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Executive pay legislation could create private right of action



The House of Representatives has just started debating H.R. 3269, the Corporate and Financial Institution Compensation Fairness Act, and a final vote on the bill is expected this afternoon.

The bill sponsored by Rep. Barney Frank (D-MA) requires annual, non-binding shareholder votes on senior executive pay at most publicly held firms, and includes many other regulatory provisions meant to influence compensation throughout the company. The National Association of Manufacturers -- my employers -- sent a letter to the House opposing the bill, and the Heritage Foundation released a memo on the bill's flaws, "House Executive Pay Legislation Puts Pay Czar's Boot in the Door."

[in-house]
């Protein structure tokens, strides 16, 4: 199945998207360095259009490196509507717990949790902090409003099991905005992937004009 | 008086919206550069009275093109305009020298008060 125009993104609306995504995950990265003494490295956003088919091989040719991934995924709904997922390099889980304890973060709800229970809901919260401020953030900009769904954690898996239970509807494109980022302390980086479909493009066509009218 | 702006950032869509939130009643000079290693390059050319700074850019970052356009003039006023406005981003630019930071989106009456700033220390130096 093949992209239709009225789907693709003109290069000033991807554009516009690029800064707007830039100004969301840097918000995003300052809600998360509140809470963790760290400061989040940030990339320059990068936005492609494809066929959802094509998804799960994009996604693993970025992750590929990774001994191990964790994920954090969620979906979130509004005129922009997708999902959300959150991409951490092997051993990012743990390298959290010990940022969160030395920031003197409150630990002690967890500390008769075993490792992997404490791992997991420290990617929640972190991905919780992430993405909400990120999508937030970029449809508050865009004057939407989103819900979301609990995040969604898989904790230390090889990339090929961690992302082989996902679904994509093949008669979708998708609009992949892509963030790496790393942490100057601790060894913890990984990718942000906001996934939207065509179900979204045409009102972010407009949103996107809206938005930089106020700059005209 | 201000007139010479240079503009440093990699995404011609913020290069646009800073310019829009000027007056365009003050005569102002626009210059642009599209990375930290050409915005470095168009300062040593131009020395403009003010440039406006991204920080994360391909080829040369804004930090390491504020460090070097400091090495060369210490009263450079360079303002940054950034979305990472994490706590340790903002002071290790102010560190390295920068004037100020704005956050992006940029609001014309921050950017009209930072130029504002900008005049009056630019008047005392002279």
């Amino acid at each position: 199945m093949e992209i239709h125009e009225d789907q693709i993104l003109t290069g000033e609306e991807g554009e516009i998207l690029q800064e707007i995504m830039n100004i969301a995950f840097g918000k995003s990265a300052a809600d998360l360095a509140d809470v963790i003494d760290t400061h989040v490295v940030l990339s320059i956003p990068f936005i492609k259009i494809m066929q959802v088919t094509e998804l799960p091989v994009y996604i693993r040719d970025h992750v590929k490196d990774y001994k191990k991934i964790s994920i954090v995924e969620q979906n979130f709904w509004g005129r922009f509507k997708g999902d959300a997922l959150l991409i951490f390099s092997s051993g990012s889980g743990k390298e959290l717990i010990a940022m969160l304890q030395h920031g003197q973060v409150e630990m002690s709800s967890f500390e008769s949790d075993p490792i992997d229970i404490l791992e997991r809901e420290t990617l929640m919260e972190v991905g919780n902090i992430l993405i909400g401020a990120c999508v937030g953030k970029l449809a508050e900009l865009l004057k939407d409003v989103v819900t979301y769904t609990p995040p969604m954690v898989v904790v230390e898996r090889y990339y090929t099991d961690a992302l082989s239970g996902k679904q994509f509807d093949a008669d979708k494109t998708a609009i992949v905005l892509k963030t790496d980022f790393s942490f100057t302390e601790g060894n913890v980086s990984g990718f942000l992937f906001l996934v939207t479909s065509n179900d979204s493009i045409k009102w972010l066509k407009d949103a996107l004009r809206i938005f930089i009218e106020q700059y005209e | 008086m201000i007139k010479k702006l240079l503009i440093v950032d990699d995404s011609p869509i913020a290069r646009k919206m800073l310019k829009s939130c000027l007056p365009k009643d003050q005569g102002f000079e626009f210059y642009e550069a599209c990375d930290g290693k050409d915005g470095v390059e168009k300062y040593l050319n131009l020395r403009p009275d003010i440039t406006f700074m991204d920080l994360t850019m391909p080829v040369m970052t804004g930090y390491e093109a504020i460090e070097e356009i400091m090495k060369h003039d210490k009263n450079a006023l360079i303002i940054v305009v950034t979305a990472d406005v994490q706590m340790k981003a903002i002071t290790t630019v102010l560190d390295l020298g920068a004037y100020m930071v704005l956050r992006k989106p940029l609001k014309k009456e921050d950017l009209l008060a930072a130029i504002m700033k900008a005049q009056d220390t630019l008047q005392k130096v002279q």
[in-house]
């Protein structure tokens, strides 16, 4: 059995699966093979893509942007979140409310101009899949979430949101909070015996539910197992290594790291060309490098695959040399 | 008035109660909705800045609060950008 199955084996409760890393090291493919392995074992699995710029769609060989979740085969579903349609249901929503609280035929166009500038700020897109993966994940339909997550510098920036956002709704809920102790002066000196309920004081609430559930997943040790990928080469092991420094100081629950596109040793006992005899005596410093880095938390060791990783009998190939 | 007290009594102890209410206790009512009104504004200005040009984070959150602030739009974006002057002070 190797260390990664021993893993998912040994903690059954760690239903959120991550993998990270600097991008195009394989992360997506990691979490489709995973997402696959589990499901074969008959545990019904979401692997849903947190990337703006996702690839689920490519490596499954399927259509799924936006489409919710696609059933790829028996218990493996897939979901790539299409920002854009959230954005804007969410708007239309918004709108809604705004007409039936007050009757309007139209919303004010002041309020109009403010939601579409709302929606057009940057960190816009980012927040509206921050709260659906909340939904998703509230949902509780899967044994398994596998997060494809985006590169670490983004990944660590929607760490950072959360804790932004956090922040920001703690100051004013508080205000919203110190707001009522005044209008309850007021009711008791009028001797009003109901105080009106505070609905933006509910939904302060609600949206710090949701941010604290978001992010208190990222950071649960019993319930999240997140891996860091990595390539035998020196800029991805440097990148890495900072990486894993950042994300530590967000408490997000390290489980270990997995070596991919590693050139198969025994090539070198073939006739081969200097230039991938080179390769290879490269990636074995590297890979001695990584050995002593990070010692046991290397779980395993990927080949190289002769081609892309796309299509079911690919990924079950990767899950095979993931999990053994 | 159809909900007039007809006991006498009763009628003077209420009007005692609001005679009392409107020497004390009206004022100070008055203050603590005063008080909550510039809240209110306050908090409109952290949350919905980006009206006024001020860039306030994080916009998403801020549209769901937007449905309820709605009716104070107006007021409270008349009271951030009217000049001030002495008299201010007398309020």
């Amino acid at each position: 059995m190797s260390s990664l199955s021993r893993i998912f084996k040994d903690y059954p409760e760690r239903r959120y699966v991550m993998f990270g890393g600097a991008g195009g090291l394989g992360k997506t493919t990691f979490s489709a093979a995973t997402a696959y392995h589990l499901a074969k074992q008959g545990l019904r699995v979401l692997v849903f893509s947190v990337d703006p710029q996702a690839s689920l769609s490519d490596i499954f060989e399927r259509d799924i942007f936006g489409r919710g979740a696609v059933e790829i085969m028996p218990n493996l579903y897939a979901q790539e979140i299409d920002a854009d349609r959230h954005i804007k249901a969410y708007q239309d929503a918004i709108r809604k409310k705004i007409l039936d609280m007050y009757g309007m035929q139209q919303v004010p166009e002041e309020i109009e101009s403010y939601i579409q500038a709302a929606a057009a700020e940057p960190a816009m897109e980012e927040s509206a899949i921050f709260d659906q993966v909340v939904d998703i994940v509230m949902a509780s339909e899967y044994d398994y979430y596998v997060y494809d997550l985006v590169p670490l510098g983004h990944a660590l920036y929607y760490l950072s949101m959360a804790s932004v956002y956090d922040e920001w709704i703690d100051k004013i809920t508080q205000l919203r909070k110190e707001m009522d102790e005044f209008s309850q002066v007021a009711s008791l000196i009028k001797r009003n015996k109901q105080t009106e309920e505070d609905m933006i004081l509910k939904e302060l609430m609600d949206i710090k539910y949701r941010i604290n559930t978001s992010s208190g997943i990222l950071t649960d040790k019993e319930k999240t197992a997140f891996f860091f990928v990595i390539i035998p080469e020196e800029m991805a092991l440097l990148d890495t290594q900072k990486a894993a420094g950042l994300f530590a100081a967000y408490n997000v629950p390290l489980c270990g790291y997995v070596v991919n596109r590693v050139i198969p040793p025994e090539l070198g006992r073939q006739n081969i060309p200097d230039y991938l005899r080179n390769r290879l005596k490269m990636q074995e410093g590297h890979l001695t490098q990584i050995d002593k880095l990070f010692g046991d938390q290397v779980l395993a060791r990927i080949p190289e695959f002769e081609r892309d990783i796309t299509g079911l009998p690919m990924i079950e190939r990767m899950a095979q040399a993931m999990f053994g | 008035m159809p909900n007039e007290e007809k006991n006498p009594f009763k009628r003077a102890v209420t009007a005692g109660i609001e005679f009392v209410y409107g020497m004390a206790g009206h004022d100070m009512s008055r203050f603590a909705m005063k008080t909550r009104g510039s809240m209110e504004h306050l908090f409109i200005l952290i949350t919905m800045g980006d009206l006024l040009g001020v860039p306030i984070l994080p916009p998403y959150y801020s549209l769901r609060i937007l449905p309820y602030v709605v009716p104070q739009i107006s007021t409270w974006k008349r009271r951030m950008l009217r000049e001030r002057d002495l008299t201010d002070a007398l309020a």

Rep. Pete Sessions (R-TX), in debating the rule, noted he has proposed consideration of an amendment to make clear the bill does not create a private right of action: "Without this amendment, trial lawyers will be able to exploit a new opportunity to shake down companies for huge payments by challenging any action for being non-compliant with this non-binding vote."

As the minority comments in the committee report state: "Because this bill explicitly states that no shareholder proxy rights are prejudiced by the non-binding executive compensation vote, it could also spur frivolous litigation if corporate boards reject or refuse to abide by the results of the shareholder vote."

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Isaac Gorodetski
Project Manager,
Center for Legal Policy at the
Manhattan Institute
igorodetski@manhattan-institute.org

Katherine Lazarski
Press Officer,
Manhattan Institute
klazarski@manhattan-institute.org

 

Published by the Manhattan Institute

The Manhattan Insitute's Center for Legal Policy.